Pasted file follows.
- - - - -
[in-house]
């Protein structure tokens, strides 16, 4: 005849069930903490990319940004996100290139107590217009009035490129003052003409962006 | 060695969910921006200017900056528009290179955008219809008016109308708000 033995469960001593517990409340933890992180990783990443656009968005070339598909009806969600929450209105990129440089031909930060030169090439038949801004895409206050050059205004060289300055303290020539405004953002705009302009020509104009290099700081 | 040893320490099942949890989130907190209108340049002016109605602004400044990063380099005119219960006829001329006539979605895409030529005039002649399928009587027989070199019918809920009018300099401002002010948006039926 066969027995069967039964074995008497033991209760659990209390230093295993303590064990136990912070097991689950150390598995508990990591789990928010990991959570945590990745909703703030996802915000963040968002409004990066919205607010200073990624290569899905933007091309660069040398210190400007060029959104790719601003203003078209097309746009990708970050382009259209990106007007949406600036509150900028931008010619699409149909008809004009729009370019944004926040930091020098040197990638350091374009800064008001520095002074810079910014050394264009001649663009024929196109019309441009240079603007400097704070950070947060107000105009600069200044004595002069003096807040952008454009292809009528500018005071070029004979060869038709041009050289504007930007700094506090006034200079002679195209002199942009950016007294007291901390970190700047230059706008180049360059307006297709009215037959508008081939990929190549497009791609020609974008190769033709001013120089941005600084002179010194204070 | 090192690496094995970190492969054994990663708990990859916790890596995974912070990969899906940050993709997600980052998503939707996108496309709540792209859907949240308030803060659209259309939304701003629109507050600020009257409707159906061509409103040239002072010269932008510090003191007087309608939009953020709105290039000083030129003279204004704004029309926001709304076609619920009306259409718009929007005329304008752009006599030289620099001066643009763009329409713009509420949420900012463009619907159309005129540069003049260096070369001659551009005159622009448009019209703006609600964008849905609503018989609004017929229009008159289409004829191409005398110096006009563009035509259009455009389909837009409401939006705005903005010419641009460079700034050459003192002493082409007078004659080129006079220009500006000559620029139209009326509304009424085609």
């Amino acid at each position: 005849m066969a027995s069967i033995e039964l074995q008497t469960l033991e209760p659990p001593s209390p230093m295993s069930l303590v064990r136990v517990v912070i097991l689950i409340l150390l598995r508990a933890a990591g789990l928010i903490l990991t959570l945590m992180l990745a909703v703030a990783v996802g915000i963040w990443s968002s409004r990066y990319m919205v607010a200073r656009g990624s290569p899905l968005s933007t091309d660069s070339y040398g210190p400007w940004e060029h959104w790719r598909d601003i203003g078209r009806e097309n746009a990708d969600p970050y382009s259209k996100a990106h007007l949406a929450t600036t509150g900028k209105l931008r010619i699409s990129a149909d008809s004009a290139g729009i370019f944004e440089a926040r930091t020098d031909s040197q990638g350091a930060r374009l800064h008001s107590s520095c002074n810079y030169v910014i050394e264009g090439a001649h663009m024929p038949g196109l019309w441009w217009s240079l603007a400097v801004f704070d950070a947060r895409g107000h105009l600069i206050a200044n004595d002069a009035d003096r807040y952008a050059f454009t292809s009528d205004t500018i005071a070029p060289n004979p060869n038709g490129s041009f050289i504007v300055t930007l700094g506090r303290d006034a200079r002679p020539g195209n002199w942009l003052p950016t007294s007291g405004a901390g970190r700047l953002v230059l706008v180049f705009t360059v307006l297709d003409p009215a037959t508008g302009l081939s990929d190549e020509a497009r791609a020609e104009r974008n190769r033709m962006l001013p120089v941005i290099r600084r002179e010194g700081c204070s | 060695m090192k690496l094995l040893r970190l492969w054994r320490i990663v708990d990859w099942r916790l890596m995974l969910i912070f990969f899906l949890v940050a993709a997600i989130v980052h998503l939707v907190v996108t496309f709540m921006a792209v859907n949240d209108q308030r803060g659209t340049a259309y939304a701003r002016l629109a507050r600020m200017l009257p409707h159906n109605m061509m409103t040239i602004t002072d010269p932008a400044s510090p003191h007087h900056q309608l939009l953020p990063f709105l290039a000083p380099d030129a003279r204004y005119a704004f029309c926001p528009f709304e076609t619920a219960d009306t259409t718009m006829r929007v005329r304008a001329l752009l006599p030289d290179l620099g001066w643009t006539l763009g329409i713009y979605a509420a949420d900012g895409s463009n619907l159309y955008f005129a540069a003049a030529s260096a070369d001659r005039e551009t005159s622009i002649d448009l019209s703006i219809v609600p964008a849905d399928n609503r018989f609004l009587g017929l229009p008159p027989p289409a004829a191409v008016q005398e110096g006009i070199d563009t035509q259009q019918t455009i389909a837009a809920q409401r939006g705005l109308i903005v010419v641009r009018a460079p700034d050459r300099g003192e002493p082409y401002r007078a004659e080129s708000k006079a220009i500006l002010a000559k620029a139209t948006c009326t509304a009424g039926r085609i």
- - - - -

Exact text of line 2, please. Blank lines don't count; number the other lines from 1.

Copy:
């Protein structure tokens, strides 16, 4: 005849069930903490990319940004996100290139107590217009009035490129003052003409962006 | 060695969910921006200017900056528009290179955008219809008016109308708000 033995469960001593517990409340933890992180990783990443656009968005070339598909009806969600929450209105990129440089031909930060030169090439038949801004895409206050050059205004060289300055303290020539405004953002705009302009020509104009290099700081 | 040893320490099942949890989130907190209108340049002016109605602004400044990063380099005119219960006829001329006539979605895409030529005039002649399928009587027989070199019918809920009018300099401002002010948006039926 066969027995069967039964074995008497033991209760659990209390230093295993303590064990136990912070097991689950150390598995508990990591789990928010990991959570945590990745909703703030996802915000963040968002409004990066919205607010200073990624290569899905933007091309660069040398210190400007060029959104790719601003203003078209097309746009990708970050382009259209990106007007949406600036509150900028931008010619699409149909008809004009729009370019944004926040930091020098040197990638350091374009800064008001520095002074810079910014050394264009001649663009024929196109019309441009240079603007400097704070950070947060107000105009600069200044004595002069003096807040952008454009292809009528500018005071070029004979060869038709041009050289504007930007700094506090006034200079002679195209002199942009950016007294007291901390970190700047230059706008180049360059307006297709009215037959508008081939990929190549497009791609020609974008190769033709001013120089941005600084002179010194204070 | 090192690496094995970190492969054994990663708990990859916790890596995974912070990969899906940050993709997600980052998503939707996108496309709540792209859907949240308030803060659209259309939304701003629109507050600020009257409707159906061509409103040239002072010269932008510090003191007087309608939009953020709105290039000083030129003279204004704004029309926001709304076609619920009306259409718009929007005329304008752009006599030289620099001066643009763009329409713009509420949420900012463009619907159309005129540069003049260096070369001659551009005159622009448009019209703006609600964008849905609503018989609004017929229009008159289409004829191409005398110096006009563009035509259009455009389909837009409401939006705005903005010419641009460079700034050459003192002493082409007078004659080129006079220009500006000559620029139209009326509304009424085609």